medicineIt’s nothing to be ashamed of I tell myself twice daily. What day is it? They all blend together. I open the third compartment, pour the pills into my palm, wait for a moment. Maybe this day will be the day. Maybe if I give the medicine a moment of silence; infuse it with my desperation before I let it fall down the dark well of my esophagus.

How many have I tried? Not enough that all hope is lost. How many have I tried? Enough that they call it “treatment resistant” depression. I call it drowning by degrees. Later, I open the third compartment, pour the pills into my palm, and wait a moment.

It’s nothing to be ashamed of.


Your brain


How I Learned to Advocate for Myself

I’ve been enjoying all of the content online for Mental Health Awareness Month, and I thought I’d contribute my own story. Here’s my own experience of why advocating for yourself is important.

I have severe psoriasis, an autoimmune skin condition that makes itchy, flaky plaques where my skin cells regenerate too quickly. During my recent hospitalization (for severe depression), I let my doctors know about this in a brief, it’s-not-that-relevant-but-you-asked kind of way. When the psychiatrist asked if I had any physical conditions, I informed him of my psoriasis.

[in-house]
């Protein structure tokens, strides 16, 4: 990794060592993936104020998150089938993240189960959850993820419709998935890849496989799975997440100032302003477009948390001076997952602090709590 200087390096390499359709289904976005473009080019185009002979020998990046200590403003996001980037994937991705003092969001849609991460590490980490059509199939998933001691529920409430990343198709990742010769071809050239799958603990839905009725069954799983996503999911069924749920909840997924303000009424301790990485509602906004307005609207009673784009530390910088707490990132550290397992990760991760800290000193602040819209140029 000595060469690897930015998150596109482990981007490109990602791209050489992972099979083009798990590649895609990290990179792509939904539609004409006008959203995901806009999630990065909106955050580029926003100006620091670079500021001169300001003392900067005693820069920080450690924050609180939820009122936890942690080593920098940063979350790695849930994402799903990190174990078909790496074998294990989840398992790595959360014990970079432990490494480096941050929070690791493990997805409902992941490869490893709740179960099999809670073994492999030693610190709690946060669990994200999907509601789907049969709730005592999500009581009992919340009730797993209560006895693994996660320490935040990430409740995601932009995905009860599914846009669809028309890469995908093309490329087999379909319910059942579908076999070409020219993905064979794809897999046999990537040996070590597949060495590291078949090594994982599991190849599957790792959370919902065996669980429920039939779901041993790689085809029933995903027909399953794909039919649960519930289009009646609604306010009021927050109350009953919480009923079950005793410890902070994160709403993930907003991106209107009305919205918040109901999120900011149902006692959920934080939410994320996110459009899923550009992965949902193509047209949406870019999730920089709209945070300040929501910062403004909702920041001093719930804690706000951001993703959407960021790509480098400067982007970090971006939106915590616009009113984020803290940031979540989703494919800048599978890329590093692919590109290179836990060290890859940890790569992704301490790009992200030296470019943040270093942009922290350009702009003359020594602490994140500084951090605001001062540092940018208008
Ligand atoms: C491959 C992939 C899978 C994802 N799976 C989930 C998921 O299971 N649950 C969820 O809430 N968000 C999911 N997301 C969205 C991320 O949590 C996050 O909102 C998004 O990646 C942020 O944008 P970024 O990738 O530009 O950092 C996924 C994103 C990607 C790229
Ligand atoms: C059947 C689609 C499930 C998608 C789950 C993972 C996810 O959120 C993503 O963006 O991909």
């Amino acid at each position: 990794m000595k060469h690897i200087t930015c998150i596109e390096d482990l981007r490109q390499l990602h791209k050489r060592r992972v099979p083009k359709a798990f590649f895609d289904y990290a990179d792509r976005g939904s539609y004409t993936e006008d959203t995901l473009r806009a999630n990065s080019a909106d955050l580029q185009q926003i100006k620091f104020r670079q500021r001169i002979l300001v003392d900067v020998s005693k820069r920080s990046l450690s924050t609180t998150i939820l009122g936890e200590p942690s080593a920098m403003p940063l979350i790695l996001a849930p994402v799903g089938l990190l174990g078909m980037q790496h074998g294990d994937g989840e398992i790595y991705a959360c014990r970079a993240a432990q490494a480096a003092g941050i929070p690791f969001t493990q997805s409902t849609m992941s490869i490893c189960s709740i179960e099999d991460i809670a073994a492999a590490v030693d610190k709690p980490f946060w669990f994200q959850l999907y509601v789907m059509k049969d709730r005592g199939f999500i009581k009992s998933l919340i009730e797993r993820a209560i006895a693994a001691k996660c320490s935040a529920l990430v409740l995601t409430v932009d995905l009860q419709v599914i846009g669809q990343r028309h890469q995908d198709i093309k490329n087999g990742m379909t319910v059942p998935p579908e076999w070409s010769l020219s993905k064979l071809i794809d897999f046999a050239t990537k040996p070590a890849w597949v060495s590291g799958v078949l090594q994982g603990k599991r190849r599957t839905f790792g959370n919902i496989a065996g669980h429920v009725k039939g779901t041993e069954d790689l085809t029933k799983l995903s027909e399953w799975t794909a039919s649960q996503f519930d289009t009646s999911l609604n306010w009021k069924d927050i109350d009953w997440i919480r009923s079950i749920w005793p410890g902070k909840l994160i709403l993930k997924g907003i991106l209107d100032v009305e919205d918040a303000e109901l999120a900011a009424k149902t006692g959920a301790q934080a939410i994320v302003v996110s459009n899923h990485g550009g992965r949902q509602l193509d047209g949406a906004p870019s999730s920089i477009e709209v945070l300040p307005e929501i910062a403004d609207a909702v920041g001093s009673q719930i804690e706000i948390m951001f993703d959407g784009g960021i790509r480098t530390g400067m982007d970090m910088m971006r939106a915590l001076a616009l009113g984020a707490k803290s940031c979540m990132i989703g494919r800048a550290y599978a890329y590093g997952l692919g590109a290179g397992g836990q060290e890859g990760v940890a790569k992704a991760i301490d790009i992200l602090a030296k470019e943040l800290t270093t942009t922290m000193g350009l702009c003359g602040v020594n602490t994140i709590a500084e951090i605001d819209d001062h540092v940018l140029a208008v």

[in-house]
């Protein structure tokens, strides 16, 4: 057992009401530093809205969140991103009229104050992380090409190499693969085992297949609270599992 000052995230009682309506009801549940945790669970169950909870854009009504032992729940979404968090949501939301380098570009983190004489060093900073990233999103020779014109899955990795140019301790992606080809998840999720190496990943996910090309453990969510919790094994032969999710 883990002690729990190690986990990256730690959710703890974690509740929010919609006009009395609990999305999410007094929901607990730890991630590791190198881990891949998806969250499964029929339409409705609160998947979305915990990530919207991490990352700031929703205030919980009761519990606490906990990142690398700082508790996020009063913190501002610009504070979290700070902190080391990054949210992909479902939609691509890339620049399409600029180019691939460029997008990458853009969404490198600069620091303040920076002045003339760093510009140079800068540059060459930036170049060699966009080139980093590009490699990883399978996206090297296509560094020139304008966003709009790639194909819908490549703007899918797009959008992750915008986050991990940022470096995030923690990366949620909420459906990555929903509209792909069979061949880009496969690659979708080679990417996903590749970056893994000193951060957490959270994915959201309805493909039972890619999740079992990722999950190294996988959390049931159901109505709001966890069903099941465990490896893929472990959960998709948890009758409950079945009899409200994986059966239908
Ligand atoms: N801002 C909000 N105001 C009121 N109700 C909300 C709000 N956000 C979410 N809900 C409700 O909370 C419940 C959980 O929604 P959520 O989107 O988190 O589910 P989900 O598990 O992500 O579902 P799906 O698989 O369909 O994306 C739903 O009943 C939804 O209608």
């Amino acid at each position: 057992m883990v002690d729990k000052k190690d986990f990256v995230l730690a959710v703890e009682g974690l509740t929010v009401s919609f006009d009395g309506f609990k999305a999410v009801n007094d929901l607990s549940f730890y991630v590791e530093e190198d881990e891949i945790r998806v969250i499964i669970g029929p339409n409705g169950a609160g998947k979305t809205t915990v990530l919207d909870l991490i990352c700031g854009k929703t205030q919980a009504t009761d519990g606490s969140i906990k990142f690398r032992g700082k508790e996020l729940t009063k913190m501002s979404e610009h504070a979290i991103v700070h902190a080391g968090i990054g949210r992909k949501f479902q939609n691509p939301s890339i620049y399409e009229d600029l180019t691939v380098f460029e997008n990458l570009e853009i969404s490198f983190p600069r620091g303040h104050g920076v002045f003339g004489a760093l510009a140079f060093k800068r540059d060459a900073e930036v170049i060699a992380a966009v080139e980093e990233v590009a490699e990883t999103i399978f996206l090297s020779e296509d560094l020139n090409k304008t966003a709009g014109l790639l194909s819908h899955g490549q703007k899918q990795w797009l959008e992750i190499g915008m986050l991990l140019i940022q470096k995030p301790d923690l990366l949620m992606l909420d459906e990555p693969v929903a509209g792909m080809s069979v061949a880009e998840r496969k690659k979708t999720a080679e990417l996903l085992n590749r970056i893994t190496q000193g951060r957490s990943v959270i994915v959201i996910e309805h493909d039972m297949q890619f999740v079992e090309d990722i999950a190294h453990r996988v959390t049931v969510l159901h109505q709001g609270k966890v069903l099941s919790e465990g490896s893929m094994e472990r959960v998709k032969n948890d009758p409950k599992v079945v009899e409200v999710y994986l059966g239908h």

A few days later, I was meeting with my social worker to discuss my treatment plan. Under “diagnoses,” Major Depressive Disorder and psychosis were listed. Before I even said anything, my social worker quickly brushed it off and said, “Don’t worry too much about the psychosis- it might just be that you were confused when you came in.”

Now, I’m the kind of person who will eat the wrong food at a restaurant rather than speak up and point out a mistake. I’m the kind of person who willingly takes the middle seat on an airplane because my neighbor explains that she has to pee a lot. Seriously. I am not assertive.